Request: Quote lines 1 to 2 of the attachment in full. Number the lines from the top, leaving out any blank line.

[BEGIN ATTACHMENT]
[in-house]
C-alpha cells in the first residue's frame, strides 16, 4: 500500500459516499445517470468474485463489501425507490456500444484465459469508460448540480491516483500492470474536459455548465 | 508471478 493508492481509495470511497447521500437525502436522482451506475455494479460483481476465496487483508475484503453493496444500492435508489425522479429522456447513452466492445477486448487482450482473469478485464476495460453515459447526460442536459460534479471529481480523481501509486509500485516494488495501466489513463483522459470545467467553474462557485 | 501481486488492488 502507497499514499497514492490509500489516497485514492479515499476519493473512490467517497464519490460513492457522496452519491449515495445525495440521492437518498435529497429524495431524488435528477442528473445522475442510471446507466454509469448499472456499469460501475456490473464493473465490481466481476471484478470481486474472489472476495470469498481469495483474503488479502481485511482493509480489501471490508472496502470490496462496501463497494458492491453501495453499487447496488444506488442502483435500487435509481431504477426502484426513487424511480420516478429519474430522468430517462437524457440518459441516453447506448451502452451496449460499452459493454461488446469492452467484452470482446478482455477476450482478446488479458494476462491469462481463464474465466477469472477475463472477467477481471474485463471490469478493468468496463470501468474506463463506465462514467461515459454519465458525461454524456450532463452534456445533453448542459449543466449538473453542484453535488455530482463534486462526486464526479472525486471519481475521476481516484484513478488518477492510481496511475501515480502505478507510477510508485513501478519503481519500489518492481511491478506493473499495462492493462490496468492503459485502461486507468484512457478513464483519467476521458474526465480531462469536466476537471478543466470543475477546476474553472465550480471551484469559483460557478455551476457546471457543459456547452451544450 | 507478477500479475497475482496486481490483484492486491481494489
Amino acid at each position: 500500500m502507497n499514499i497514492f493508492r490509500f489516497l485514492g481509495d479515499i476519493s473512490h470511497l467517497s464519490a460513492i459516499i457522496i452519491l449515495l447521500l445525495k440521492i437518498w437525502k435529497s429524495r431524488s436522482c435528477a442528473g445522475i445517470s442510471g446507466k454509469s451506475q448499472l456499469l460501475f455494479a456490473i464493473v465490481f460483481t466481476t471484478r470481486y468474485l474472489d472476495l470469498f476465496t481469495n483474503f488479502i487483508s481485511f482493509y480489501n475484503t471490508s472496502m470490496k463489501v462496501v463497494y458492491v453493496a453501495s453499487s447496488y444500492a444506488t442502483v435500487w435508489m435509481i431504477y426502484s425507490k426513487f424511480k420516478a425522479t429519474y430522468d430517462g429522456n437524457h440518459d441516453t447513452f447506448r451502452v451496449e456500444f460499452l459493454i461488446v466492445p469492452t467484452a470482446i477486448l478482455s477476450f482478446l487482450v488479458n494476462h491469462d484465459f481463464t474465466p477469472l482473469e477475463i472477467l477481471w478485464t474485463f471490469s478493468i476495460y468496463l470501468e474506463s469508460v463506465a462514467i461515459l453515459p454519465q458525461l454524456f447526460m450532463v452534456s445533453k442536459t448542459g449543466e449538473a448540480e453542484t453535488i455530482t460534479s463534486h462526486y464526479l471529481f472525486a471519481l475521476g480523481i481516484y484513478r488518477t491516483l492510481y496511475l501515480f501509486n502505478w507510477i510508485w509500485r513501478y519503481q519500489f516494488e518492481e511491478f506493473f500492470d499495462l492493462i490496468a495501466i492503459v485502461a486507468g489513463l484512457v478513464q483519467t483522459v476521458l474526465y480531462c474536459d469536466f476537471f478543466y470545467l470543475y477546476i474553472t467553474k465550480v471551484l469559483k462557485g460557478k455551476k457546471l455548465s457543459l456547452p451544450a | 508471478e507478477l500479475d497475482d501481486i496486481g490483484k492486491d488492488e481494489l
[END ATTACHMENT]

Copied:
[in-house]
C-alpha cells in the first residue's frame, strides 16, 4: 500500500459516499445517470468474485463489501425507490456500444484465459469508460448540480491516483500492470474536459455548465 | 508471478 493508492481509495470511497447521500437525502436522482451506475455494479460483481476465496487483508475484503453493496444500492435508489425522479429522456447513452466492445477486448487482450482473469478485464476495460453515459447526460442536459460534479471529481480523481501509486509500485516494488495501466489513463483522459470545467467553474462557485 | 501481486488492488 502507497499514499497514492490509500489516497485514492479515499476519493473512490467517497464519490460513492457522496452519491449515495445525495440521492437518498435529497429524495431524488435528477442528473445522475442510471446507466454509469448499472456499469460501475456490473464493473465490481466481476471484478470481486474472489472476495470469498481469495483474503488479502481485511482493509480489501471490508472496502470490496462496501463497494458492491453501495453499487447496488444506488442502483435500487435509481431504477426502484426513487424511480420516478429519474430522468430517462437524457440518459441516453447506448451502452451496449460499452459493454461488446469492452467484452470482446478482455477476450482478446488479458494476462491469462481463464474465466477469472477475463472477467477481471474485463471490469478493468468496463470501468474506463463506465462514467461515459454519465458525461454524456450532463452534456445533453448542459449543466449538473453542484453535488455530482463534486462526486464526479472525486471519481475521476481516484484513478488518477492510481496511475501515480502505478507510477510508485513501478519503481519500489518492481511491478506493473499495462492493462490496468492503459485502461486507468484512457478513464483519467476521458474526465480531462469536466476537471478543466470543475477546476474553472465550480471551484469559483460557478455551476457546471457543459456547452451544450 | 507478477500479475497475482496486481490483484492486491481494489